Many people who need extra cash but already work too much turn to hobbies that make money. I’ve seen a lot of posts calling random jobs hobbies, so let’s talk about some actual hobbies and what you need to know going in.
Before You Start
Before you start looking for the best hobbies that make money, you might want to take these things into consideration.
Do you really want to turn your hobby into a side hustle?
Turning your hobby into a business can be a fun way to make money. It can also be an easy way to stop enjoying your hobby.
If you just need a little extra money to fund your hobby, vacation, or other non-essential expenses, you’ll probably be fine. Once you need to make sure you get paid a certain amount each month, things start to change.
While you might still enjoy some of the activities, you may need to keep a schedule even when you’d rather be doing something else, do activities that are less fun but more profitable, or take care of essential business tasks. Over time, that can turn your hobby from something you’re looking forward to into the same “I don’t want to go to work” feelings you sometimes have about your job.
How much money can you make?
Depending on your skills and the second jobs available in your area, even the most profitable hobbies may not pay as much as other opportunities you may have. You may want to check out the best side hustles instead.
For example, let’s say you want to make an extra $1,000 per month. Your money making hobby might net you $10 per hour while a good side gig might net you $25 per hour. That’s 100 hours per month versus 40 hours per month to meet your goal.
If you choose to work a good side job, you can still have time for your hobby. You can also still try to make money from your hobby while keeping it fun knowing that your side job is covering the money you really need.
What taxes will you pay?
When you earn money from a hobby, there are two ways you might be taxed depending on whether the IRS considers you a hobby or a business.
If you’re a hobby, you’ll pay your income tax rate on the money you receive from your hobby. Under the current tax law, you’re not allowed to deduct hobby expenses.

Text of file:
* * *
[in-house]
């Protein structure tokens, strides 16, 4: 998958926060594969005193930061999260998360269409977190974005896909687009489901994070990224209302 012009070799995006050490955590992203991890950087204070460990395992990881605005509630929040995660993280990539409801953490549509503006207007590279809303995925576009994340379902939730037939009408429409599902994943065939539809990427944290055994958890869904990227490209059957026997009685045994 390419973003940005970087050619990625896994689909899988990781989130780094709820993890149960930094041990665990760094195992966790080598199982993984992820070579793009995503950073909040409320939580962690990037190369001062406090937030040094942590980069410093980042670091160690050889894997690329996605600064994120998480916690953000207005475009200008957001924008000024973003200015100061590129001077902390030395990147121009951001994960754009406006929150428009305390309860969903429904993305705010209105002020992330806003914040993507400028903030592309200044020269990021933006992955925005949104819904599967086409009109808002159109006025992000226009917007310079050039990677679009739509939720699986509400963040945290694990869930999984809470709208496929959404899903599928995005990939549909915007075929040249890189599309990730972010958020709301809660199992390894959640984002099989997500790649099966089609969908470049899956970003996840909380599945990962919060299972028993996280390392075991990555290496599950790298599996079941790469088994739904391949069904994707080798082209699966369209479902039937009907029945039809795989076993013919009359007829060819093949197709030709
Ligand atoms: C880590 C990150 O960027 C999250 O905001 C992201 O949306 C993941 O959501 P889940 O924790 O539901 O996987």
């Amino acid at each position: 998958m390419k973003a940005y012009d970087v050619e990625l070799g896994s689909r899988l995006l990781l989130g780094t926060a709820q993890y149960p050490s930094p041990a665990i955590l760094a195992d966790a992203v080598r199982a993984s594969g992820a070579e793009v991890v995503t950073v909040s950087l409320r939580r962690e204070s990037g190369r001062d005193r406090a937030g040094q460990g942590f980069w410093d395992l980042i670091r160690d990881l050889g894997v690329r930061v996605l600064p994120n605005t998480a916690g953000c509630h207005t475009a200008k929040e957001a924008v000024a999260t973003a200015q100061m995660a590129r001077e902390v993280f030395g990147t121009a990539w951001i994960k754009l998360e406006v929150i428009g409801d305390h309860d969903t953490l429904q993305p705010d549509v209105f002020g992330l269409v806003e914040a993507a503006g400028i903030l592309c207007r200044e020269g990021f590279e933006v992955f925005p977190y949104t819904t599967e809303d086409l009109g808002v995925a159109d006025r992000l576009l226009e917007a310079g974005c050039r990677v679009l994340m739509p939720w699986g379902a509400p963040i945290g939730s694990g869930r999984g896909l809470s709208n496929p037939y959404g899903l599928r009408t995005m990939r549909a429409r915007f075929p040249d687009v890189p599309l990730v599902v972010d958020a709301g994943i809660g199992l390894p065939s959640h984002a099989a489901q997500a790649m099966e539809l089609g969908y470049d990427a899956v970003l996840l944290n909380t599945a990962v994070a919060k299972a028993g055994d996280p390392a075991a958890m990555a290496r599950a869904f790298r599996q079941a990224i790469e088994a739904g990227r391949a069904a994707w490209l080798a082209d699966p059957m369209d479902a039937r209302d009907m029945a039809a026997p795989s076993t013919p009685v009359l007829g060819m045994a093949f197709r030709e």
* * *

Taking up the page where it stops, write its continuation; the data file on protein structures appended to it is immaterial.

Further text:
If you’re a business, you’ll pay income taxes plus self-employment taxes. The good news is that you can deduct your business expenses.
The line between a business and a hobby is usually that if you’re turning a profit after expenses, you’re a business. So if you’re looking for money making hobbies, you’ll probably have to pay business taxes.
Top Hobbies That Make Money
If you’re still looking for ways to make money through a hobby, here are some ideas you might want to consider.
Posting Your Hobby on Social Media or a YouTube Channel
If you already have a hobby, one of the fastest ways to make money is to start posting videos online. You might show off your latest work, give tours of your local fishing spots, or create how-to guides.
If you join YouTube, you can join the Partner Program and show ads on your videos. Another option for both YouTube channels and other forms of social media is joining affiliate programs where you recommend related products and get paid when someone buys through your link.
Many people also treat sports-related jobs as a hobby and way to get exercise. This might include coaching a youth sports team, being a personal trainer for adults, or becoming a referee.
Sports jobs are also good for avoiding burnout because the different seasons give you natural time off.
Hobbyist drone pilots have two common issues — it can be hard to find a spot to fly, and you might get bored always going to the same places. Flying drones to make money can solve both of those problems.
Many real estate agents and other local businesses need drone photos and videos to help in their marketing. While you usually need to get a license for commercial drone flights even with the property owner’s permission to fly there, you can add on a fee for that cost. Having new missions every week can help you avoid any monotony.
Growing fruits and vegetables is another good profitable hobby.
Most people with a vegetable garden end up with too much, anyway. If you haven’t been overproducing, adding another row of plants doesn’t add much time or money once you’ve already gotten your garden started.
Depending on how much you grow, you might sell to neighbors, at a farmer’s market, or to local businesses. You’ll also be saving money by not having to do as much grocery shopping.